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’Tis the Season! Do you know Southern Holiday Etiquette?

A few months back we started what we intend to be an occasional series on Southern Hospitality. After all, when we introduced the series, we made mention of our motto “Southern Hospitality with an East Coast Flair.”

The goal, as we said last time, is for you to be able to impress all your relatives and friends.

So, given that the holidays are fast approaching, it’s likely that you are about to experience a lot more visiting – as a host and a guest – and you may be receiving or giving more gifts than usual.

And here’s our disclaimer and special bonus offer to you. While we may be doing this right now for the holidays, this is useful information for you to consider all year round.

Have you ever received an unwanted gift?

Clearly, the holiday season is the biggest gift giving and receiving time of the year. While you may receive gifts at other times – birthdays, weddings, anniversaries, retirement parties and more – it’s likely you get and receive more during the holidays. But this etiquette advice is good at any time.

Let’s start with the gift that doesn’t fancy you. We’ve all had it happen. You dive in, get past the wrapping, open the box and nothing. No emotional reaction beyond, I’m so glad they can’t see my face right now.

What do you do? Fake it! No!  First and foremost, acknowledge the gift in love. The person giving you the gift has put thought, time and money into giving you a part of them.

So, how do you acknowledge the gift in love? Through a thank you letter. Find a nice card that resembles the season. In other words, don’t send a beachy thank you card during winter holidays. Write a minimum of four sentences in your thank you card. Start with using the gift giver’s name, then mention the gift and how you plan to use it – and don’t forget to say THANK YOU!

Even if you don’t ever plan to use it, mention how generous the gift is and how thoughtful the gift giver was.

Don’t forget to sign your card with a nice ending like; Fondest Regards, Love, or make it seasonal like Merry Christmas, and then your name. You should also send your thank you card within two weeks of receiving the gift.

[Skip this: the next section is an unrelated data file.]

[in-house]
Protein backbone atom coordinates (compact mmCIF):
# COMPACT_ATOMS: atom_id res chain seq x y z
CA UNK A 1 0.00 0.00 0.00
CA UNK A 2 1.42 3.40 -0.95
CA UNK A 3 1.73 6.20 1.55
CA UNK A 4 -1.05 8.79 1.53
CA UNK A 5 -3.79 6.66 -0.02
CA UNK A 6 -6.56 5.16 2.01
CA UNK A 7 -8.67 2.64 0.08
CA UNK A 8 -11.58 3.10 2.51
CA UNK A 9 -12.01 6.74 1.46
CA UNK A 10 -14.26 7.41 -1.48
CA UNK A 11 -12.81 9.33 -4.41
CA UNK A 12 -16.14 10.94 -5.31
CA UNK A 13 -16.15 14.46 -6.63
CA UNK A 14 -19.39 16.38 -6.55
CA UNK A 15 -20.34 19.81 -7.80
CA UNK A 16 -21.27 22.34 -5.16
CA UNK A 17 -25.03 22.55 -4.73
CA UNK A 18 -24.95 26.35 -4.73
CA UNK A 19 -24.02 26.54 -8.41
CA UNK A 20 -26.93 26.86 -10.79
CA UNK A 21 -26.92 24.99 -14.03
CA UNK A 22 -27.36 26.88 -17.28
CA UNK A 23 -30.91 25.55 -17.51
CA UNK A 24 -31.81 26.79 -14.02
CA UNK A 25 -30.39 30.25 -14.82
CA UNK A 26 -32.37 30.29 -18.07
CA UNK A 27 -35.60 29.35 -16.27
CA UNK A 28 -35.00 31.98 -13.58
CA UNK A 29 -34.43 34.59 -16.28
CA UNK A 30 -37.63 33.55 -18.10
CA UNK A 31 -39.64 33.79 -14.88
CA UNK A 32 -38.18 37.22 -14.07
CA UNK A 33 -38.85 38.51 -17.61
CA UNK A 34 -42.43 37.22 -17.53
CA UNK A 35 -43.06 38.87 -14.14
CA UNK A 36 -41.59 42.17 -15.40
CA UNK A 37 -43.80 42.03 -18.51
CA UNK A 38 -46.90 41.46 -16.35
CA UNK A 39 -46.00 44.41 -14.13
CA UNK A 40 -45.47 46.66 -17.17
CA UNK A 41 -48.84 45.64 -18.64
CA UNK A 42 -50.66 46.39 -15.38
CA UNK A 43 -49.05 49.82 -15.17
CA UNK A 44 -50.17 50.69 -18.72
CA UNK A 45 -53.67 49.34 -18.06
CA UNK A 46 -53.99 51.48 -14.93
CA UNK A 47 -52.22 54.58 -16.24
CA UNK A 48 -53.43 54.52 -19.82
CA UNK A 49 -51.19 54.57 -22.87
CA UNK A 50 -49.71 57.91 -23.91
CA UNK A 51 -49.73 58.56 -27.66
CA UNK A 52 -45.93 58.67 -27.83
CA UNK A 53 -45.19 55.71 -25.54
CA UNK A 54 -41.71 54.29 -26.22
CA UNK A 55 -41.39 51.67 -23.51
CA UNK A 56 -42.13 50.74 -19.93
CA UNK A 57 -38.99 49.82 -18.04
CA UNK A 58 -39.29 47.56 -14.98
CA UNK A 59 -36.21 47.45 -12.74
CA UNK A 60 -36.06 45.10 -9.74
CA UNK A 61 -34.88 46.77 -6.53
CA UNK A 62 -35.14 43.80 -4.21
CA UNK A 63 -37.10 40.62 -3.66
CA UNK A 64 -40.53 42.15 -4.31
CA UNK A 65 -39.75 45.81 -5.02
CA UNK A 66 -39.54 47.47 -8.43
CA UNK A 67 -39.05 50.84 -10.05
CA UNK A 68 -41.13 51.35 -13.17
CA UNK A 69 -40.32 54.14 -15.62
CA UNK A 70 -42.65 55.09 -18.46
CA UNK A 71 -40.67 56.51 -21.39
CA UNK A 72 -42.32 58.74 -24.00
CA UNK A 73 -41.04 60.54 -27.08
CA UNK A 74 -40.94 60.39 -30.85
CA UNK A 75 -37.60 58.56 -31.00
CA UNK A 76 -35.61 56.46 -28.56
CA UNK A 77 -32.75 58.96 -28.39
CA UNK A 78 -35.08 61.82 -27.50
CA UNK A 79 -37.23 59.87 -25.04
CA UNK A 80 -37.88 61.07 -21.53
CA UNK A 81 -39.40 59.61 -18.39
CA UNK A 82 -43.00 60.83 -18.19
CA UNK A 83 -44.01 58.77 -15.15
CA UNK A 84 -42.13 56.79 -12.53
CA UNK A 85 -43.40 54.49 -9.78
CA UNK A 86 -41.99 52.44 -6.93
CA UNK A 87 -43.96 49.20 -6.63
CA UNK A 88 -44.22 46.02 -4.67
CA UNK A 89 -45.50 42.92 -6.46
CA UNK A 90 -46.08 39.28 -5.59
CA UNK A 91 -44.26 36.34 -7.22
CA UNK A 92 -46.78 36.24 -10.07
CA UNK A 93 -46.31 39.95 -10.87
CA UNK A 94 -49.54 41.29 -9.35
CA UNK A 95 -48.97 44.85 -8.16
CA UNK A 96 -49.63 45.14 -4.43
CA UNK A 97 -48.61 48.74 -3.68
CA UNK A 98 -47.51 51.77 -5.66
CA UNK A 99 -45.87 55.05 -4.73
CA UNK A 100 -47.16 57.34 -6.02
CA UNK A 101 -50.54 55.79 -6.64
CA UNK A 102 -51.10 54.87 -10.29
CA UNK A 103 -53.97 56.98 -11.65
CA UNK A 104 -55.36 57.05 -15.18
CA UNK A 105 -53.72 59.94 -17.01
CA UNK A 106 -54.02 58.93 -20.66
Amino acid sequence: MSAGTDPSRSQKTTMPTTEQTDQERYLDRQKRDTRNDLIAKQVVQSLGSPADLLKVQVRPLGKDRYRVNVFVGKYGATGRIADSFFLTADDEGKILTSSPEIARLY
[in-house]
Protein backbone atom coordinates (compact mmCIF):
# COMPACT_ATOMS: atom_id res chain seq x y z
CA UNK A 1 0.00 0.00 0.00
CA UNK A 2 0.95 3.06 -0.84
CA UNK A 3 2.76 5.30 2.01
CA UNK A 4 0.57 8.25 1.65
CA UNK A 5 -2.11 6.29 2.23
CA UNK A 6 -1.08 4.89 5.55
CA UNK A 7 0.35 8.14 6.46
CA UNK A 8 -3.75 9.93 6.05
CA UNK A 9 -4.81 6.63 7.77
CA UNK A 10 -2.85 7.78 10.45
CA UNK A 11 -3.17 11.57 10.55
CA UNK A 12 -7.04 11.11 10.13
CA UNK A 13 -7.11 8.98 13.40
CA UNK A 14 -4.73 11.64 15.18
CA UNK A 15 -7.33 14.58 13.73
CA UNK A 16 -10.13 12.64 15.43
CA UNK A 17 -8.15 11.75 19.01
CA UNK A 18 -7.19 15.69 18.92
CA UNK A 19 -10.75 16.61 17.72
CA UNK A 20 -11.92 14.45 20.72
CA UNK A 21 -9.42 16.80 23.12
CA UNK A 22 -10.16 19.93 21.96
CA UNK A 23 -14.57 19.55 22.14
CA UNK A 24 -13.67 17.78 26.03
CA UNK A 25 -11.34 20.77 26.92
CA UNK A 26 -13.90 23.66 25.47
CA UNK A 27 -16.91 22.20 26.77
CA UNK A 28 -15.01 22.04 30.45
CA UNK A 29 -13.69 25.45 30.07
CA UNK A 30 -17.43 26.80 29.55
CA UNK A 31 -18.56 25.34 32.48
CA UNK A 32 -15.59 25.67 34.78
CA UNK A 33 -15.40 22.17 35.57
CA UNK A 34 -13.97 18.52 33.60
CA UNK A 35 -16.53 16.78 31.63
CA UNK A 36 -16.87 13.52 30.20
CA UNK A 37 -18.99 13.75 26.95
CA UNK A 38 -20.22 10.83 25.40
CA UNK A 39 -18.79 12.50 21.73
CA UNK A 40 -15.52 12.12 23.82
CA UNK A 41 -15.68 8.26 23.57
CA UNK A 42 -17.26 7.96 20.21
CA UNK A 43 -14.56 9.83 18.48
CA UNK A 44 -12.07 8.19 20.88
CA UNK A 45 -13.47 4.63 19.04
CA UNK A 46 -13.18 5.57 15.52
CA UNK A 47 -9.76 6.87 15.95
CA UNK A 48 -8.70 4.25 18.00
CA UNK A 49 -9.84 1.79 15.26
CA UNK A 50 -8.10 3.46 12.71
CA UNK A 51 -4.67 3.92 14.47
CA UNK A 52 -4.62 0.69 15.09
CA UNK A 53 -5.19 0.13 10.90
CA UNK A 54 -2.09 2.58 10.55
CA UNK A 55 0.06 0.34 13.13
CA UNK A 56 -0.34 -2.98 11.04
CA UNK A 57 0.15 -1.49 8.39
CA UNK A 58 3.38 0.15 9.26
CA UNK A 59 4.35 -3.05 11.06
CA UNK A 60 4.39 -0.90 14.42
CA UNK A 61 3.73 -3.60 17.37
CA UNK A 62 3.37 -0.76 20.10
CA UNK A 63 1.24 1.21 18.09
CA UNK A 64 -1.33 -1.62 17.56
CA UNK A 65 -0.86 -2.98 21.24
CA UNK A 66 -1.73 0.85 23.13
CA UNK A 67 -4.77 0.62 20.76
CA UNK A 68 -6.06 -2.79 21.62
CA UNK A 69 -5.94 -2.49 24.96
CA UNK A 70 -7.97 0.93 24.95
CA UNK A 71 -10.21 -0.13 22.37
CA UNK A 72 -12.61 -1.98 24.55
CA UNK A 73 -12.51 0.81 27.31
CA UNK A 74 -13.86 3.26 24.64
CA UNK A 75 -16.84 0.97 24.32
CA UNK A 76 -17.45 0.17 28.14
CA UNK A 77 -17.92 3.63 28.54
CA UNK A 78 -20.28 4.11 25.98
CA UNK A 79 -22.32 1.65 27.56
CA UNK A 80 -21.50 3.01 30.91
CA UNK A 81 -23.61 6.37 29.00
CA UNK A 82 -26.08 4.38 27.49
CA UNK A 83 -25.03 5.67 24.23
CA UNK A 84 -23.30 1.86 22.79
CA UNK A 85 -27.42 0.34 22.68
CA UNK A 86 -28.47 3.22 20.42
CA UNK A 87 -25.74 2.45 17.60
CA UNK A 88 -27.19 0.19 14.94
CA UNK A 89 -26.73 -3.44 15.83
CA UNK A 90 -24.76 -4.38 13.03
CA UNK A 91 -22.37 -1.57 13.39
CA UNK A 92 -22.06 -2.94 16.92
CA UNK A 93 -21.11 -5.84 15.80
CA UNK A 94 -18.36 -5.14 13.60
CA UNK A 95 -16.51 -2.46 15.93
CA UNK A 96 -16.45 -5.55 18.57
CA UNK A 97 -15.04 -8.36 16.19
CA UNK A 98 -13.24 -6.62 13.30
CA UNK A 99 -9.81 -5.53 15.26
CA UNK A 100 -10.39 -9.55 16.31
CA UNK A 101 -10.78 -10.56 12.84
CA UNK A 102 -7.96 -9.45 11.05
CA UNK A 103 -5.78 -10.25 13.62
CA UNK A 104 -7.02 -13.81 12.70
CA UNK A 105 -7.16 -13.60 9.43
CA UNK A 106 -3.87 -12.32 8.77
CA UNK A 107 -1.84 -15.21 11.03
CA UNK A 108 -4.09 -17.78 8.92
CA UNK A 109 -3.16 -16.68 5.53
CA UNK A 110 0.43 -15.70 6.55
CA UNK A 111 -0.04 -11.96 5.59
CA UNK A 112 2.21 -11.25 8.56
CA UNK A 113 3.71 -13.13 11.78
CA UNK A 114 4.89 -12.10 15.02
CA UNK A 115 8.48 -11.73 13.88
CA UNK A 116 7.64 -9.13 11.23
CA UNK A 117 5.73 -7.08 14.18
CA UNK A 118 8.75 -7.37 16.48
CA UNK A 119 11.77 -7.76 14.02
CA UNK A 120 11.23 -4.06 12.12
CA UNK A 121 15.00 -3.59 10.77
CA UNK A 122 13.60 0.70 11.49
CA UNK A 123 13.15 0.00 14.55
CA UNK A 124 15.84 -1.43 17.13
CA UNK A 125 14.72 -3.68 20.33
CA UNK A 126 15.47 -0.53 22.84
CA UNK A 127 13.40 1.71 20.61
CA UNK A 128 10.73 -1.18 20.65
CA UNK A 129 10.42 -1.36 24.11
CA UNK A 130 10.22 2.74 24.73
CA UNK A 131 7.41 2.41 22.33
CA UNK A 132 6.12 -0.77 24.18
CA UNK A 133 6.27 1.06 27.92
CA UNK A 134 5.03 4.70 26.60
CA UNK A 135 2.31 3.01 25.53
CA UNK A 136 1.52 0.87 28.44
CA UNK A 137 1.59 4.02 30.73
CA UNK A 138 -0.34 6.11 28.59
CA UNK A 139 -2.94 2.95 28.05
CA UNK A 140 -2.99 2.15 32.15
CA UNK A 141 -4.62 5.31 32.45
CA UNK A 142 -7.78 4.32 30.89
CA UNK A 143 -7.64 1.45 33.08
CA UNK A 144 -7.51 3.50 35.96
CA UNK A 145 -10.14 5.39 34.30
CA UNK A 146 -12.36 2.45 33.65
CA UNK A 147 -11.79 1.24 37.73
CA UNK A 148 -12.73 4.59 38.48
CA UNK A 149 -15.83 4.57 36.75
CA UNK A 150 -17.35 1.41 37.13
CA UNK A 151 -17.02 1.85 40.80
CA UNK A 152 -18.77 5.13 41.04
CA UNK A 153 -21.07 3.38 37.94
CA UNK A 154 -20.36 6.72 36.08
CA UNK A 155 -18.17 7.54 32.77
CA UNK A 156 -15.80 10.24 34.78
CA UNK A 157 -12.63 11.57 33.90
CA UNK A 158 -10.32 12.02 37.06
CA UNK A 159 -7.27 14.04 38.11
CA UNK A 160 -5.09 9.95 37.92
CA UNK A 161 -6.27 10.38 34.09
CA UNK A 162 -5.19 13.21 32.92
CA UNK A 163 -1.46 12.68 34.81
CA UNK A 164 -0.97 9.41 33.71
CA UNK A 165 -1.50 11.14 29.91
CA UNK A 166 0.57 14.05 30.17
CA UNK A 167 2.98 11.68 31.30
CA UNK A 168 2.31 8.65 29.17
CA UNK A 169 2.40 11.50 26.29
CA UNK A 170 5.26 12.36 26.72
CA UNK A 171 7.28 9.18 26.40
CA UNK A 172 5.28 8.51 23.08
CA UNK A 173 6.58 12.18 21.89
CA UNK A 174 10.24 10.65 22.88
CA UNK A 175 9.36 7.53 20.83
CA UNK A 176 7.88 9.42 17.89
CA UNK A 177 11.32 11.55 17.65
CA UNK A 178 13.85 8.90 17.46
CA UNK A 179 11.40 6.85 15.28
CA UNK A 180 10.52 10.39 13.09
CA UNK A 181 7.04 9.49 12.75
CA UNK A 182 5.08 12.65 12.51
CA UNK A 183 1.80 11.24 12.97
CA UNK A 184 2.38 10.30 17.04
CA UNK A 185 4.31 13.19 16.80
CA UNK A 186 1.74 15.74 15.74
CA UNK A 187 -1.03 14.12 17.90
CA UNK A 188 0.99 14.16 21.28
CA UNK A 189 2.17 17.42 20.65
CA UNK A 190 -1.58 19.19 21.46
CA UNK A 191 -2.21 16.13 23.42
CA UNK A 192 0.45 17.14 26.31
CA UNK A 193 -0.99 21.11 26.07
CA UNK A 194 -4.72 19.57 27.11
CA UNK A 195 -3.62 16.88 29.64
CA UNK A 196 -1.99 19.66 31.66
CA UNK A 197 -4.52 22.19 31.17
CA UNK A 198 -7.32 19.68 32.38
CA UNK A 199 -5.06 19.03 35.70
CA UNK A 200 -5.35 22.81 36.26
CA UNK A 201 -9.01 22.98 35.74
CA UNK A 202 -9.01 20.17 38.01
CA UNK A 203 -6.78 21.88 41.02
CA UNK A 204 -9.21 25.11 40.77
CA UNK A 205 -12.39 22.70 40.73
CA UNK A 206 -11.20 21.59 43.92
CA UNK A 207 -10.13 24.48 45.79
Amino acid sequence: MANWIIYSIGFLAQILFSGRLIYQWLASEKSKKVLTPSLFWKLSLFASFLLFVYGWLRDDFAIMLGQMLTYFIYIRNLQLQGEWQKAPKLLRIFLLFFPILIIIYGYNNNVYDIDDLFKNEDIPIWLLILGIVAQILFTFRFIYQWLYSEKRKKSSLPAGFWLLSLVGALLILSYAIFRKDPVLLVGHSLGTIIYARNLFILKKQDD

So why do we send (not text) a thank you card? Because it shows how much you appreciate the person and the gift you received. It also lets them know you received their gift. They took the time to find a gift for you, you should take the same amount of time, within reason, to acknowledge their gift. A text is less personal since you probably text every day. Think about how special receiving the gift was, receiving a thank you note is just as special.

However, since texting is our way of life, you have permission to text a quick thank you – but you must follow it up with a more formal letter.

And when you are responding with a thank you, here’s the most important thing to remember. Make sure to spell their name correctly.

One thing that is rarely mentioned is regifting an unwanted gift. As an Innkeeper by trade, we repurpose everything including gifts!  If you have not used your unwanted gift, consider giving it to someone that would love it more than you. You may not have that person in mind at the time, simply tuck it away and use it for another time. I know in the South we would consider this a bit apropos, I’m just not one to waste anything. I grew up going to my grandmother’s and every time she took me to her friend’s house, she always gave me a gift from her stash of gifts in her closet! I am convinced she was regifting.

What about holiday visiting?

While gifts may be the biggest thing this time of year, visiting is near the top of the list as well.

Let’s start with responding to the invite. If you get invited for a visit during the holidays or any other time, respond promptly. If you’re coming, this helps your host or hostess plan accordingly especially if it is a party or another event. And if you’re not coming, make that negative response as pleasant and cordial as possible.

Whether it is a special event or a family visit, make sure you arrive at the scheduled time. If you are going to be late due to traffic or some other reason, let your host or hostess know, so they are not worried that something may have happened. And don’t forget to thank your host or hostess for the invite and mention what a great time you had.

Here are a few more tips:

  • Always remember your manners.
  • Display modesty.

Finally, if the event includes meals, remember your table etiquette. To refresh your memory, here’s a link to our previous article about that very subject:

So, whether your holiday plans include visiting, hosting or both, here’s the most important thing. Enjoy!

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